Why Twitter did not block Trump after ‘nuclear button’ threat

US President Donald Trump

San Francisco, Jan 4 : Twitter is not blocking US President Donald Trump for his “nuclear button” tweet that stormed the social media, and many thought raised prospect of nuclear war with North Korea.

Trump declared that his nuclear button was “much bigger” and “more powerful” than North Korean leader Kim Jong-un’s after the latter threatened the US about Pyongyang’s nuclear capabilities.

“North Korean leader Kim Jong Un just stated that the ‘nuclear button is on his desk at all times.’ Will someone from his depleted and food-starved regime please inform him that I too have a nuclear button, but it is a much bigger and more powerful one than his, and my Button works!” Trump tweeted on Tuesday.

A number of users reported the tweet to Twitter, with the expectation that threatening a war one is capable of starting should violate Twitter’s revised “Terms of Service”, given the company’s recent crackdown on violent threats, TechCrunch reported on Wednesday.

In December, Twitter began enforcing new rules around violent and hateful content posted to its platform to reduce the amount of online abuse, hate speech, violent threats, and harassment associated with its service.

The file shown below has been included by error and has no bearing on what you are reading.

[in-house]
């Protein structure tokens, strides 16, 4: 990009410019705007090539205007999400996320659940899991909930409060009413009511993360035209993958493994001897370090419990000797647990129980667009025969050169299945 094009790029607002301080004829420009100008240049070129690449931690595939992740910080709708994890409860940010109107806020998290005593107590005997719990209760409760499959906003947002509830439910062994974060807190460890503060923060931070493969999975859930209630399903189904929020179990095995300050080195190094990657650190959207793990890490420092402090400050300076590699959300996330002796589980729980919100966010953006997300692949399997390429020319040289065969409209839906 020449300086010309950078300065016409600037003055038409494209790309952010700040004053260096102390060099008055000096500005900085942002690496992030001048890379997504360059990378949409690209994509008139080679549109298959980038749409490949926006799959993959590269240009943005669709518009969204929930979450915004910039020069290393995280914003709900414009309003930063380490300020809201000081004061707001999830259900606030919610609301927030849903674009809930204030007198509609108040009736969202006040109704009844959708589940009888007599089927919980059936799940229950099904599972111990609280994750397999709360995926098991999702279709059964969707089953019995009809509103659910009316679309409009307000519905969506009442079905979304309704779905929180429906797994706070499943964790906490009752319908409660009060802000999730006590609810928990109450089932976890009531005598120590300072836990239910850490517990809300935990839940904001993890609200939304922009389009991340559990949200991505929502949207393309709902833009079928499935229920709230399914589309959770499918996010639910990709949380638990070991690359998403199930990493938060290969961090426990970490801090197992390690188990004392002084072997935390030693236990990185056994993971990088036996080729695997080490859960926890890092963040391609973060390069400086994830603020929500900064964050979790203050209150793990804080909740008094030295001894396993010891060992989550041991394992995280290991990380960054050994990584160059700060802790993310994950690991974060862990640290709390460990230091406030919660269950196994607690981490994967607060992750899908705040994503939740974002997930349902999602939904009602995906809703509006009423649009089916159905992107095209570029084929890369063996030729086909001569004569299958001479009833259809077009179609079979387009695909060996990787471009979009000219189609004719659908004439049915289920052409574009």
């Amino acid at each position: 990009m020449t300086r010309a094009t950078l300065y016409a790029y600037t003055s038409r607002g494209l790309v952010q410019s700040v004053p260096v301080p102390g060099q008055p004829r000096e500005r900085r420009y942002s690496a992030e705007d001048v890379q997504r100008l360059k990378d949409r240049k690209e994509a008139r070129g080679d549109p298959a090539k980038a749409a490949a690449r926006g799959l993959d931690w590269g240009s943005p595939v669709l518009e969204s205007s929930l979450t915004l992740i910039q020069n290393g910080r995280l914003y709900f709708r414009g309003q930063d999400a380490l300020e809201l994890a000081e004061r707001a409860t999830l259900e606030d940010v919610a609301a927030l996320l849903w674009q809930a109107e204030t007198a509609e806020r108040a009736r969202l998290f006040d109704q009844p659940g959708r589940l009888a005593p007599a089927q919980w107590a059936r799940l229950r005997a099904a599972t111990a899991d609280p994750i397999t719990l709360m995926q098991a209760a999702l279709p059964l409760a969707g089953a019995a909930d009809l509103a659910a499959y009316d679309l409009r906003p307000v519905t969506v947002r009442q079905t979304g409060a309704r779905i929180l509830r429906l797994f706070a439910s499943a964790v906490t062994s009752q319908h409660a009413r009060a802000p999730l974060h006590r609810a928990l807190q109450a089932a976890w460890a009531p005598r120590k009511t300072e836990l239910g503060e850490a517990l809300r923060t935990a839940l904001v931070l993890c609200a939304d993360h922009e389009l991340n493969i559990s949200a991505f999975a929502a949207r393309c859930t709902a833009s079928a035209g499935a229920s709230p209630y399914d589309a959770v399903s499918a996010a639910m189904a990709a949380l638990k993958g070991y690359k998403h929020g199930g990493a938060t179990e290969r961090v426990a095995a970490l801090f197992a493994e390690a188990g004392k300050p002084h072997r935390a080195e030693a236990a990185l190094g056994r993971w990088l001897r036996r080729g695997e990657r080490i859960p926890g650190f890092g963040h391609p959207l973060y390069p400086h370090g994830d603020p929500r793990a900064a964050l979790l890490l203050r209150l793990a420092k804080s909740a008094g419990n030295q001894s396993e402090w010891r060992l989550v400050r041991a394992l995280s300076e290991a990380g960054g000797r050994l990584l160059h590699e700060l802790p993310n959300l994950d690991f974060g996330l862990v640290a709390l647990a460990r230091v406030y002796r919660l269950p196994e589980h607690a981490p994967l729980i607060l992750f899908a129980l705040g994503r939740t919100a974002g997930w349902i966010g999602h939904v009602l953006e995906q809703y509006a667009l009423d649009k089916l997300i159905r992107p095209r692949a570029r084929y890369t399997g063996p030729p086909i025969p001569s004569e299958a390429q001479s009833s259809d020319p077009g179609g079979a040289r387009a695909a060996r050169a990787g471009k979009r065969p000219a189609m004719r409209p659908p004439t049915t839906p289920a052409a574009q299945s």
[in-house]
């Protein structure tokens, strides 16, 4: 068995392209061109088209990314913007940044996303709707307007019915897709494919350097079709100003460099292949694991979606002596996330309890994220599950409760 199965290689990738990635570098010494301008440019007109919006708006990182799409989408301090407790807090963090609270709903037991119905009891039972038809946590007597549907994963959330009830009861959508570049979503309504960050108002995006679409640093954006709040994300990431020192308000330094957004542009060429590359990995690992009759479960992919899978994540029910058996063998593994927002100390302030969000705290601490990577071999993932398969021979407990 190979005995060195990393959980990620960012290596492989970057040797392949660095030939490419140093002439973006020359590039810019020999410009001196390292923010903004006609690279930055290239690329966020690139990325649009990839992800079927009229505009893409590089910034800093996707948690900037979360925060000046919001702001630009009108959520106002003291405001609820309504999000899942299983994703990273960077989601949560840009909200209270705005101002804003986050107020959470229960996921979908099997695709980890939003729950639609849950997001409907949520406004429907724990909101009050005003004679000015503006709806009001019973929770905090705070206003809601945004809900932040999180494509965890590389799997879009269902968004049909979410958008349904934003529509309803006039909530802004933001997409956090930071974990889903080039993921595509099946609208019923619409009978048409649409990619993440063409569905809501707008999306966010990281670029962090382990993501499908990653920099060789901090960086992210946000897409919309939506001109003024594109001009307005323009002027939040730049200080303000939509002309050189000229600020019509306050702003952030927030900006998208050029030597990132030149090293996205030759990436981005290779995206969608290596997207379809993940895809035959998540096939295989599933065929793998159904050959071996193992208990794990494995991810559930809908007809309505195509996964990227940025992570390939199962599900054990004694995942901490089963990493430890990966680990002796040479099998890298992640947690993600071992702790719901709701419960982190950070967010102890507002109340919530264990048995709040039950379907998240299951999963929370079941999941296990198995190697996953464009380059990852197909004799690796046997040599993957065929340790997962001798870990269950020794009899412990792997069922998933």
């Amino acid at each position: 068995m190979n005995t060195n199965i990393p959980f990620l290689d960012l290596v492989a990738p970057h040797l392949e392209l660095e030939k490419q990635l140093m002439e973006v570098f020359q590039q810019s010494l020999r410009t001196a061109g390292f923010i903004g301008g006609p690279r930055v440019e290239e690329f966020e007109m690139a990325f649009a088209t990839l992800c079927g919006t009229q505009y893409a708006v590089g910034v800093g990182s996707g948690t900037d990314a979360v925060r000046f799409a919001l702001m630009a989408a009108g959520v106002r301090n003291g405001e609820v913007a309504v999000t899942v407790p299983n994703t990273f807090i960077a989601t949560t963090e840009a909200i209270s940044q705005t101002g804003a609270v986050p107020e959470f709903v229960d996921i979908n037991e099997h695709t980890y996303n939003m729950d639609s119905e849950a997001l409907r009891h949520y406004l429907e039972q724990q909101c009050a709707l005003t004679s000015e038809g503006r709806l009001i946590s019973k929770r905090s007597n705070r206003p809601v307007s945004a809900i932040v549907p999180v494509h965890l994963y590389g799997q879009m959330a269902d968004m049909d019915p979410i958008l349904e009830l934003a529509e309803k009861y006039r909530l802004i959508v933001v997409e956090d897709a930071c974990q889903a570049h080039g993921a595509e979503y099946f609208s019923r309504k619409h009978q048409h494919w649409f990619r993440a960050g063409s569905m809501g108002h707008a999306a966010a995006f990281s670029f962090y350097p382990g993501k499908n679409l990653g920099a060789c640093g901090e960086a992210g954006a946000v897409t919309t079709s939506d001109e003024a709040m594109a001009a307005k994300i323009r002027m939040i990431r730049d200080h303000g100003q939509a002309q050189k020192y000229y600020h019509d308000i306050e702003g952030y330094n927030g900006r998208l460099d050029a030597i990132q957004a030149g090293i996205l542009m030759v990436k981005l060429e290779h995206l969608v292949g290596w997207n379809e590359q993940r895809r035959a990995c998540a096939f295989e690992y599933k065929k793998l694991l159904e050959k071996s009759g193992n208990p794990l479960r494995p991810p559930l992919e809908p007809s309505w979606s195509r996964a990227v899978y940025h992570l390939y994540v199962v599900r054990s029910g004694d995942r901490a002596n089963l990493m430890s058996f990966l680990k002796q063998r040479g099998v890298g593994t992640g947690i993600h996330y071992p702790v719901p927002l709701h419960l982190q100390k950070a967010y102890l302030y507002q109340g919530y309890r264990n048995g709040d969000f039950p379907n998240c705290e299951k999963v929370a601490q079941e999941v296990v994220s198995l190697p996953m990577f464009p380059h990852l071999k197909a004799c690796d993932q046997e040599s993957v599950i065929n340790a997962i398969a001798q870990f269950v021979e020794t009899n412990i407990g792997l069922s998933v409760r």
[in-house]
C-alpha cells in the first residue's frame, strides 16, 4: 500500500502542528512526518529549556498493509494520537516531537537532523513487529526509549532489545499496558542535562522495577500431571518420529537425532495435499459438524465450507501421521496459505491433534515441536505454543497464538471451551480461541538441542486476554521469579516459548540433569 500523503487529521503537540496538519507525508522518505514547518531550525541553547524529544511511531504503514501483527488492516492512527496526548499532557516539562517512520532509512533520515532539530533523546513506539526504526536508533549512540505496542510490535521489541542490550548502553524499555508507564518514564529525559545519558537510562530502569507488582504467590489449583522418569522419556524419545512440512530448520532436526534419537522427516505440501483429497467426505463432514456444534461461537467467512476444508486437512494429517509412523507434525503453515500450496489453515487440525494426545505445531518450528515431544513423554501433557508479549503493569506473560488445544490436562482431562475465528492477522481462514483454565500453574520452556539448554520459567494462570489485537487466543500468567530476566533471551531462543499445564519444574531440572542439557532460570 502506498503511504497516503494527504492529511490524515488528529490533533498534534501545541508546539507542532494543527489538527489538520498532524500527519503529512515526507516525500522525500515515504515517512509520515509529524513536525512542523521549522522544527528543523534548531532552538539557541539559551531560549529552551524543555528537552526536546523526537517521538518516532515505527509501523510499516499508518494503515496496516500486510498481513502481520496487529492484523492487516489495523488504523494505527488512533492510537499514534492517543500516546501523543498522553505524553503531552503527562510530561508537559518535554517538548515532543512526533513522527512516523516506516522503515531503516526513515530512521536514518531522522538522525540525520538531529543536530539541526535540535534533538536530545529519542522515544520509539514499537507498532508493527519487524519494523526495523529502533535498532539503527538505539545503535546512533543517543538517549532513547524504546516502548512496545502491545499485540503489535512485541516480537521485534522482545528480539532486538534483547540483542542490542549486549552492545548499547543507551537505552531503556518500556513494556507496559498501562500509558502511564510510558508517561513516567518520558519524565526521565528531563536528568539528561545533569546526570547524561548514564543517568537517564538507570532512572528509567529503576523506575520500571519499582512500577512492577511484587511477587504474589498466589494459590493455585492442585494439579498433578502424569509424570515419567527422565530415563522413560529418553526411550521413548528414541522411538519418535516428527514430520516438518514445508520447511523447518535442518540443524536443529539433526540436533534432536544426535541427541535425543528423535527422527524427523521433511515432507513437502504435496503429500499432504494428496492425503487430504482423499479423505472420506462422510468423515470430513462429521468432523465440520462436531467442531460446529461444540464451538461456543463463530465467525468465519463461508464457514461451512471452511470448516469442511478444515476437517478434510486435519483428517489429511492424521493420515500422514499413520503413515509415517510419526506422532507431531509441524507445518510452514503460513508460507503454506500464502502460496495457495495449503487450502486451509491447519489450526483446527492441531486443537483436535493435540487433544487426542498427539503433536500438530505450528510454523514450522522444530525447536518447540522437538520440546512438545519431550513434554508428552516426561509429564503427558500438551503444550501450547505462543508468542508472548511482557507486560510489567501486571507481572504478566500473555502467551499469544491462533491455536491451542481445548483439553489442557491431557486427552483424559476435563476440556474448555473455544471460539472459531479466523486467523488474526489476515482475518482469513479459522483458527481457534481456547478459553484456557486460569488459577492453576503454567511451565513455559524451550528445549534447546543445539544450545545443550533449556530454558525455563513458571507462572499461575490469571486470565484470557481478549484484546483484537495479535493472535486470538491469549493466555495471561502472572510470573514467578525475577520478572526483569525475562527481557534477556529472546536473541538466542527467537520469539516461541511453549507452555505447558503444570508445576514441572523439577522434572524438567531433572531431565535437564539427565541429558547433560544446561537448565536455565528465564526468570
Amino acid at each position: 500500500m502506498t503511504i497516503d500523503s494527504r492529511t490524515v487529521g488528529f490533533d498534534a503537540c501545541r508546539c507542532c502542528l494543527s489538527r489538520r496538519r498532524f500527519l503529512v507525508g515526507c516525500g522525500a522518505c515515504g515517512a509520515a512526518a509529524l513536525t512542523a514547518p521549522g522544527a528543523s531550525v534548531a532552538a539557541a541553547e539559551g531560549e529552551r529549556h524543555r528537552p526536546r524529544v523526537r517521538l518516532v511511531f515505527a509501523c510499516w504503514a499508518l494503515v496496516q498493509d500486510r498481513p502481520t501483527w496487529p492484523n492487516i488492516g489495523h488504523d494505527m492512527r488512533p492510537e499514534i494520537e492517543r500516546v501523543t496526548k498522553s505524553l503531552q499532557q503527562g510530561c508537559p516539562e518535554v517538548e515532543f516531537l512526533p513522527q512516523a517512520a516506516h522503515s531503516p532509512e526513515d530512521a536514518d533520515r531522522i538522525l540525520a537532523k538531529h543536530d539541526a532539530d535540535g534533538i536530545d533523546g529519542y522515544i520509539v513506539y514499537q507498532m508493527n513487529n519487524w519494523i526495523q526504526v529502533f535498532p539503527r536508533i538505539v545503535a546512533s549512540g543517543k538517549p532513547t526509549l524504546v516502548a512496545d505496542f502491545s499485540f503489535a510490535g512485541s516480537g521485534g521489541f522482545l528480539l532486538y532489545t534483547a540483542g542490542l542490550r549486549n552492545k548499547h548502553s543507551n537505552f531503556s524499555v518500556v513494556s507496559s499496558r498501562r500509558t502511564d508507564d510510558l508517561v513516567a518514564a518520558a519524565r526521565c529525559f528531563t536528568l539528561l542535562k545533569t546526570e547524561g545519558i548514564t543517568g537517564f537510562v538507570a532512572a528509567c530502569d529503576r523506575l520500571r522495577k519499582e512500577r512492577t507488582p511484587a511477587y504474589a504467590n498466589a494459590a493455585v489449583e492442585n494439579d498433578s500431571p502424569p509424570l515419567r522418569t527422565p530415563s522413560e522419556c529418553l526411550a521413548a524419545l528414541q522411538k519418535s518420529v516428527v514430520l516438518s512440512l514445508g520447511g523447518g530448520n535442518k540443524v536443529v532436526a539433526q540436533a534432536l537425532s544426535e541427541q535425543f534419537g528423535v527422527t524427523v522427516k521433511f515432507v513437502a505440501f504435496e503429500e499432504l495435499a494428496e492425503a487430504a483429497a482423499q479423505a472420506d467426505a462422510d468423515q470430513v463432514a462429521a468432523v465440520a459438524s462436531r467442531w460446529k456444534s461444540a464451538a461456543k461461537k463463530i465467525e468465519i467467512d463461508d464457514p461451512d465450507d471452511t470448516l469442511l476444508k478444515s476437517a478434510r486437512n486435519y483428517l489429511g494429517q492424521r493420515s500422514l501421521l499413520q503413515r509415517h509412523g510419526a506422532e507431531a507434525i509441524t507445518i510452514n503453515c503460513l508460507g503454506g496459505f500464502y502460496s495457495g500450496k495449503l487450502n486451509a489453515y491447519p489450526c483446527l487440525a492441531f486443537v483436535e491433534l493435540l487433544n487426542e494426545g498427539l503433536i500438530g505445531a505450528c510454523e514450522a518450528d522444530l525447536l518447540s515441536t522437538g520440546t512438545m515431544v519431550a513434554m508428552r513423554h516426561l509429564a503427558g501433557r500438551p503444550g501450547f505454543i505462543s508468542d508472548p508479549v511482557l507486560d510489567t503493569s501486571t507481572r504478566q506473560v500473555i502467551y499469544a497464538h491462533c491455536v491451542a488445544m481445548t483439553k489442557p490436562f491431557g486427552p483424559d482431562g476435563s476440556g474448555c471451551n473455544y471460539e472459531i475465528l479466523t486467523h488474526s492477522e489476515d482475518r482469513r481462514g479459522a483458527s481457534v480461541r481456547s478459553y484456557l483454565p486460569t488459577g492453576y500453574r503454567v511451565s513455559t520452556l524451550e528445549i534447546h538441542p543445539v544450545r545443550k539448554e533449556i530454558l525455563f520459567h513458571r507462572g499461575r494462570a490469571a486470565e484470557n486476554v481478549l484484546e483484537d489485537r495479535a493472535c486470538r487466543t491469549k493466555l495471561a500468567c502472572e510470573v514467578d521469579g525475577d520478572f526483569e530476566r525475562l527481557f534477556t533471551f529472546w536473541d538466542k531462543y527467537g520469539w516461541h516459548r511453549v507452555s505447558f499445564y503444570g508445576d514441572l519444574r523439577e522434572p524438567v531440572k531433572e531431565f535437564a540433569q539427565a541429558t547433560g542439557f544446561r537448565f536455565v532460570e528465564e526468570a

“You may not make specific threats of violence or wish for the serious physical harm, death, or disease of an individual or group of people,” as per Twitter’s rule about violent threats.

But in response to Trump’s threat on Twitter, the company said that it reviewed the case and “found that there was no violation of the Twitter Rules against abusive behaviour.”

Twitter pointed out that tweets can sometimes appear to be abusive when viewed in isolation, but not when they are seen as part of a larger conversation taking place.

Moreover, Twitter’s rules do not apply to whatever Trump posts because of who he is and the “newsworthiness” of his statements. This, combined with another exception Twitter recently carved out for governments and military, allows Twitter to wash its hands of the matter, TechCrunch said.